The Chinese Communist Party (CCP) is pushing a goal, under the banner of sovereignty, of eliminating reliance on foreign systems within China and then ensuring Chinese-made systems dominate the global landscape.
In the push to dominate this domain, the CCP has identified core technologies, including satellite GPS, internet infrastructure, and semiconductors, with Huawei playing a key role in this agenda.
The Jamestown Foundation’s China Brief noted June 5 that Chinese leader Xi Jinping recently has been promoting this concept as an approach to “technology, the internet, and governance, one that seeks to embed [China’s] concept of ‘cyber sovereignty’ … in the institutions of global internet governance.”
In the past, the CCP’s concept of cybersovereignty often referred to its push to dominate the global internet space, an effort dating to at least 2010, which included a play to gain control of the internet globally through the United Nations in 2015.
As the program has advanced, however, it has broadened to include the foundational technologies that make the internet and global technology systems work, while maintaining the CCP’s spirit of social tyranny and global market domination.
Through the CCP’s “One Belt One Road” initiative, it’s constructing core infrastructure that includes an export of the “China Model” for totalitarian governance.
The Council on Foreign Relations reported in July that “China’s exporting of surveillance goods is a critical component of its ‘Digital Silk Road.'”
It noted that Huawei recently implemented its “Safe Cities” model in Nairobi, Kenya, where it installed 1,800 surveillance cameras as part of the program, and indicated that “although the cameras can help fight crime, they can also be used to monitor activists and protests.”
In addition to Nairobi, the report stated, “Huawei has deployed its systems across 100 cities in approximately 30 countries worldwide. Exports of such technology are being coupled with Chinese government-backed grants that create dependency of the importing country on Chinese-produced gear and incentivize further purchases of such equipment.”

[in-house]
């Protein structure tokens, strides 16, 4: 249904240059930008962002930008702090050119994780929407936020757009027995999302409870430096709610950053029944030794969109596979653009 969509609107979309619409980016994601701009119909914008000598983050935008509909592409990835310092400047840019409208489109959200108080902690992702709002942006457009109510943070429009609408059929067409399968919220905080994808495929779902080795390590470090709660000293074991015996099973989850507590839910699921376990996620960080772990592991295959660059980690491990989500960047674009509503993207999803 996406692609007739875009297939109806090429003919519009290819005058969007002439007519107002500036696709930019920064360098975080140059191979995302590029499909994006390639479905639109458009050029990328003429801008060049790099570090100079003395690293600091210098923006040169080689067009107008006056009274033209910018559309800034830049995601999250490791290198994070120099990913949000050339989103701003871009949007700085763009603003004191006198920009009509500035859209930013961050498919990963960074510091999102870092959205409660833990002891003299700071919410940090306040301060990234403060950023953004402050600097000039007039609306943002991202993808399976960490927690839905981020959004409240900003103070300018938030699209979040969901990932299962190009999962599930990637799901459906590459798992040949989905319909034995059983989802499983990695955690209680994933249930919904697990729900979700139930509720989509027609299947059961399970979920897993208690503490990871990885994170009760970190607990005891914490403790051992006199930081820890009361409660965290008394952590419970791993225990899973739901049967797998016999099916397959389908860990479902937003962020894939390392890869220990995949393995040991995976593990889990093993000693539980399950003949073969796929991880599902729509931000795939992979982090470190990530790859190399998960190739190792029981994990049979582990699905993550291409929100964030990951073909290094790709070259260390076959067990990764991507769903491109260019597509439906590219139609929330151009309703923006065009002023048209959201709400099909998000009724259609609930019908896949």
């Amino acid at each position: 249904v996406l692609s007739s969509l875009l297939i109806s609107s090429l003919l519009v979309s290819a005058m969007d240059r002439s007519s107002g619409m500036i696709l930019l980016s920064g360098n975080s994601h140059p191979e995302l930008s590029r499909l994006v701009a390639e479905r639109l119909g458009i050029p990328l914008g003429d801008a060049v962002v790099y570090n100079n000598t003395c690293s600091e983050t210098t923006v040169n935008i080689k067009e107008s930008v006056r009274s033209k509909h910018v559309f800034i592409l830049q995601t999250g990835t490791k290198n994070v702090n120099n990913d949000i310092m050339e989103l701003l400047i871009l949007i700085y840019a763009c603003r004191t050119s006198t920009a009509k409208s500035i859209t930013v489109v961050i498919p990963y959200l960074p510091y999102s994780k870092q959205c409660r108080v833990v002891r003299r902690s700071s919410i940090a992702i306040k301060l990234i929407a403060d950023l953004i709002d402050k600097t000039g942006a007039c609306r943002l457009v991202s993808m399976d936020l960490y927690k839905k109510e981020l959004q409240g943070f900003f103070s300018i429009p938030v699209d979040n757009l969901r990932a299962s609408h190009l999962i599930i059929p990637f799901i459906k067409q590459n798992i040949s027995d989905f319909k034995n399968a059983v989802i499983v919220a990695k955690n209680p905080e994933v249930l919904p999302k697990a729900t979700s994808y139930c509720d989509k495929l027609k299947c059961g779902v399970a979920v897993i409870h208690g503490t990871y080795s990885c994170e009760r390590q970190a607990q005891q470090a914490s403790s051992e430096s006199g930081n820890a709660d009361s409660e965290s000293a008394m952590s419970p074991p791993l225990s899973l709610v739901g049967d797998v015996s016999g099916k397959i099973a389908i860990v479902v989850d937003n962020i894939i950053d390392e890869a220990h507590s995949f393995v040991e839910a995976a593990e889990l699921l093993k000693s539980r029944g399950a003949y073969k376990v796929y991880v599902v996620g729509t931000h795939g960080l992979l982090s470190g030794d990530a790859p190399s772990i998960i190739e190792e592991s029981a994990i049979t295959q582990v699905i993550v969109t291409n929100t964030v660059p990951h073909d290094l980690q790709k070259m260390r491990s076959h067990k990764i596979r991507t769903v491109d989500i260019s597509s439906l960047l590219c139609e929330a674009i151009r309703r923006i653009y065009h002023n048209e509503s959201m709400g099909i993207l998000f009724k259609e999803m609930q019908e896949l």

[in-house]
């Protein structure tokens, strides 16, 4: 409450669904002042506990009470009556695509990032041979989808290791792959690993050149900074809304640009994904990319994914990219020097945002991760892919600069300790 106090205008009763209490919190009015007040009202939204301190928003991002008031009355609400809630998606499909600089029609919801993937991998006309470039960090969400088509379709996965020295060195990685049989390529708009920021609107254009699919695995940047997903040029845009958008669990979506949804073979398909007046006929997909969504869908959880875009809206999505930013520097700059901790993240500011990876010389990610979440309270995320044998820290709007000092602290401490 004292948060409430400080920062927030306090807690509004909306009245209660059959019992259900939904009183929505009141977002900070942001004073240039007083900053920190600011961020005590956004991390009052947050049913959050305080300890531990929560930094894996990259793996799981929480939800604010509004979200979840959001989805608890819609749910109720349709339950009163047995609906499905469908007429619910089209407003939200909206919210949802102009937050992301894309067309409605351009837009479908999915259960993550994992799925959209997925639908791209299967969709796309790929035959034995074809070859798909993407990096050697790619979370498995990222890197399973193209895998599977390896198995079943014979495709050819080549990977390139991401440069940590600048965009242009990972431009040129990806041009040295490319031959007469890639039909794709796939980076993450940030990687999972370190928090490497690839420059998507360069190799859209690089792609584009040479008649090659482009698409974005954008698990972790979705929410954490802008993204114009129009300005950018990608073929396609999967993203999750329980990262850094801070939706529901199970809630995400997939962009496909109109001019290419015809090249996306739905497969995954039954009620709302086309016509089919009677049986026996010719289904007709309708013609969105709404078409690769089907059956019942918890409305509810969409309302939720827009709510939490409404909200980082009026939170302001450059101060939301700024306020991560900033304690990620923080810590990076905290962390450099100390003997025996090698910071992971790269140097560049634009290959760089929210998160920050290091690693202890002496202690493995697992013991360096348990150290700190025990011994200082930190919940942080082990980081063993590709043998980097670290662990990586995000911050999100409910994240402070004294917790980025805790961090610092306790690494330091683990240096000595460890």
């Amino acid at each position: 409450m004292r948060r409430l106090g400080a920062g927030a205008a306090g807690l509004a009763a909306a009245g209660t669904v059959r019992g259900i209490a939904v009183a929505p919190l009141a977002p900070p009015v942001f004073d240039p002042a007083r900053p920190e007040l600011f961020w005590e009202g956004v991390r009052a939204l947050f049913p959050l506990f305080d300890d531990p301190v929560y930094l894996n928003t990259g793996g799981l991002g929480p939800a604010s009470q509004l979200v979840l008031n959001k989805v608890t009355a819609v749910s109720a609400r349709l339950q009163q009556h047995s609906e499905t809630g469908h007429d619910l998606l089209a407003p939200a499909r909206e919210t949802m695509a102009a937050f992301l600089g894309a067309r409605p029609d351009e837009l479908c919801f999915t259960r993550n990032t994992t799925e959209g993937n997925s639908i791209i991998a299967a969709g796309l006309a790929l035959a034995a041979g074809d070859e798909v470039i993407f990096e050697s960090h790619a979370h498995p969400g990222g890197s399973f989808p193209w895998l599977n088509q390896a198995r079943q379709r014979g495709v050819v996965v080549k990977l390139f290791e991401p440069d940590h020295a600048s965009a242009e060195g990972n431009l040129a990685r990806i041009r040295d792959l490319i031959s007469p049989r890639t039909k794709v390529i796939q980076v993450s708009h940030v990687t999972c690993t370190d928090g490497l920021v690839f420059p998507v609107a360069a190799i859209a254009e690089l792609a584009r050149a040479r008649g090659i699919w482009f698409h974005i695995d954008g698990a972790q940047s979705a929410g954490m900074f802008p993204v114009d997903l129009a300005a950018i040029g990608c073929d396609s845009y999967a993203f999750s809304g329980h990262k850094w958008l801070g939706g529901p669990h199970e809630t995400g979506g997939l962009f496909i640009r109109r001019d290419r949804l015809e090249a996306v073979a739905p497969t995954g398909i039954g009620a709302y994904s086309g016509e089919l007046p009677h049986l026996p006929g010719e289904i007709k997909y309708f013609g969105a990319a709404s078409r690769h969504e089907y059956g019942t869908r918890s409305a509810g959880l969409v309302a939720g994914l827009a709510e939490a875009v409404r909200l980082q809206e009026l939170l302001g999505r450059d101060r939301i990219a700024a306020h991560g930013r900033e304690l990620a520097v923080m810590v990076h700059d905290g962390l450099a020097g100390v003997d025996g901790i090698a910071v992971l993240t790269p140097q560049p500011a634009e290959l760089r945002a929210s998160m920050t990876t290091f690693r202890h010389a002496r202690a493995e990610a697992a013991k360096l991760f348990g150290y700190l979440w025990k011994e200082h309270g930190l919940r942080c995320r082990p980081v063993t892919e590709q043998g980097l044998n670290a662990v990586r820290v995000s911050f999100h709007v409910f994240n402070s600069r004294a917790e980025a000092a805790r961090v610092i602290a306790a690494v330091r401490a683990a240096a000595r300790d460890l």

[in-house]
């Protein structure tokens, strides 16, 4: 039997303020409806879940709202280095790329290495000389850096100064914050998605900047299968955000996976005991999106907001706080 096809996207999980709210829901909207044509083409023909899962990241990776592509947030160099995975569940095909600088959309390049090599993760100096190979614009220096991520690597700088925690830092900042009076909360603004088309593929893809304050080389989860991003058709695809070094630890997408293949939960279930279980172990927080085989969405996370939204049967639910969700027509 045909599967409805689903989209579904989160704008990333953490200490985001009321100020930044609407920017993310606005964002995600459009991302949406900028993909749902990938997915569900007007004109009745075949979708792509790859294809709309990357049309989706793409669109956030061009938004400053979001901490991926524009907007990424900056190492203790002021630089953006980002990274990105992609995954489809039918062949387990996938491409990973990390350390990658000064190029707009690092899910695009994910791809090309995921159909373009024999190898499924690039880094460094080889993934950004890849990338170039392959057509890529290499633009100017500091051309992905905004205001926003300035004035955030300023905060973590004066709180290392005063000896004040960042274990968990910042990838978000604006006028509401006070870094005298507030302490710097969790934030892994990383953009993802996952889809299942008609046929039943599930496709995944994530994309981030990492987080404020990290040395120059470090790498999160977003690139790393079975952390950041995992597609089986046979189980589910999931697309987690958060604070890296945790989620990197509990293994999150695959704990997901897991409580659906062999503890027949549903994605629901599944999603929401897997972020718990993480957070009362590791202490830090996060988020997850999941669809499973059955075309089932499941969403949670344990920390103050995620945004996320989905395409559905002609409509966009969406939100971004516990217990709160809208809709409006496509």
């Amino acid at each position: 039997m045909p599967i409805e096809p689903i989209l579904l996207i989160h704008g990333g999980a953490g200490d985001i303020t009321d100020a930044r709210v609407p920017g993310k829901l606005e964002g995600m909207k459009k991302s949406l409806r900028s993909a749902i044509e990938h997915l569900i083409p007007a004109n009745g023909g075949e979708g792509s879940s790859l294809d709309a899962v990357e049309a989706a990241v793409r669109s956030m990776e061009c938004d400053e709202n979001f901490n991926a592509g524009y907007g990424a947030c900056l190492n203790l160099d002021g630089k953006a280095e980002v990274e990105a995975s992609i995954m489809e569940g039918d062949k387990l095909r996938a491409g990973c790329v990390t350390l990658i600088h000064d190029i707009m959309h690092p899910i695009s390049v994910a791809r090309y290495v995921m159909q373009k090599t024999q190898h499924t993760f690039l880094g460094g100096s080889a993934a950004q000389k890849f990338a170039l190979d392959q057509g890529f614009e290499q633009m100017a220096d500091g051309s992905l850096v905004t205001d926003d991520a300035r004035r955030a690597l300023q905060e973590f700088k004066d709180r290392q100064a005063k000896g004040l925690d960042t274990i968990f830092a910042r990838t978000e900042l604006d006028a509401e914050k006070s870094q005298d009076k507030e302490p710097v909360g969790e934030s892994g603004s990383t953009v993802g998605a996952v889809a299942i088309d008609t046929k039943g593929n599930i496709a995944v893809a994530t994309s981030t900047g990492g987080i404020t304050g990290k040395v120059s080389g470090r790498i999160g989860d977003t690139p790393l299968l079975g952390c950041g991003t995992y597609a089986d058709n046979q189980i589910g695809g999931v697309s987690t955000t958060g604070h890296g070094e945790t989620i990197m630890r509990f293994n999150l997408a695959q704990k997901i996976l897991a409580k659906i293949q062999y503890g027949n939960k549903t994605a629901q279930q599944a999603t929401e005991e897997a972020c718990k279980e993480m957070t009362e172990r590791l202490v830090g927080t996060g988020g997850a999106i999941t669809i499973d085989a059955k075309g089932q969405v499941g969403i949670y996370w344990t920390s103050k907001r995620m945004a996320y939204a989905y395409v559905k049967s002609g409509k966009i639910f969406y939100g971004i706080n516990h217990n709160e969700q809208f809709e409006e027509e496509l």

A core aspect of this push is a new CCP-led internet framework that is separate from, yet interconnected with, the global internet. Included in this technology is the CCP’s massive systems for internet censorship and online monitoring—and again, coupled with it is Huawei’s internet infrastructure and systems for totalitarian social control.
Huawei plays a major role in the CCP’s programs for human rights abuse and domestic surveillance. A 172-page internal document from Huawei in 2015, which was leaked to the internet, was a training manual for Chinese internet police to monitor, analyze, and process video content. It also showed Huawei’s involvement with the CCP’s Golden Shield Project for censorship and Skynet System for surveillance.
The company’s technology is also part of the CCP’s Social Credit System, which creates a database on each person, tracks all available data about the individual, and calculates a “citizen score” that determines their level of freedom in society.
The CCP is also making substantial efforts to replace the U.S. semiconductor industry—technologies for which Huawei and Chinese telecom company ZTE still depend on Western companies, in developing and supplying them.
The United States indicted China’s state-owned Fujian Jinhua Integrated Circuit on Nov. 1 for allegedly stealing trade secrets from U.S.-based semiconductor developer Micron. The indictment also included United Microelectronics Corp., a Taiwanese company, and three Taiwanese nationals—including Stephen Chen, a former president of Micron Memory Taiwan, a Micron subsidiary in Taiwan, who went on to work at the CCP’s United Microelectronics Corp.
Weeks later, in late November, CCP officials claimed they had found evidence that Micron was price-fixing, along with Samsung and Hynix, and—without providing public evidence—claimed the companies were involved in anti-competitive behavior.
That came on the heels of temporary U.S. sanctions that banned ZTE from the U.S. semiconductor market, after ZTE was found to have violated U.S. sanctions on Iran. Though the ban was quickly lifted, it acted as a warning shot about the effect that U.S. sanctions could have on the Chinese tech industry.
With Huawei now facing a similar fraud case related to Iran, the stakes have grown, and the CCP’s programs to replace and surpass the United States as the global technology leader are front and center again, with initiatives to compete in 5G internet technology, new energy, quantum computing, and others.
In China, there’s a concept of “surpassing you at the curve,” and that’s become a guiding concept for the CCP’s aim to overtake the United States as the world leader in technology, under its Project 863 and China 2025 programs. The idea is that it’s very difficult to surpass someone already ahead in a certain area, but when the whole world is making a turn, that person can be surpassed.
Under the CCP, that means a focus on new and emerging technologies is paramount. The Party has been using foreign investment, research partnerships, state financing, and theft of trade secrets to give its companies an edge over their often privately owned foreign competitors when market shifts take place.
Huawei is among the key companies being used to achieve this goal.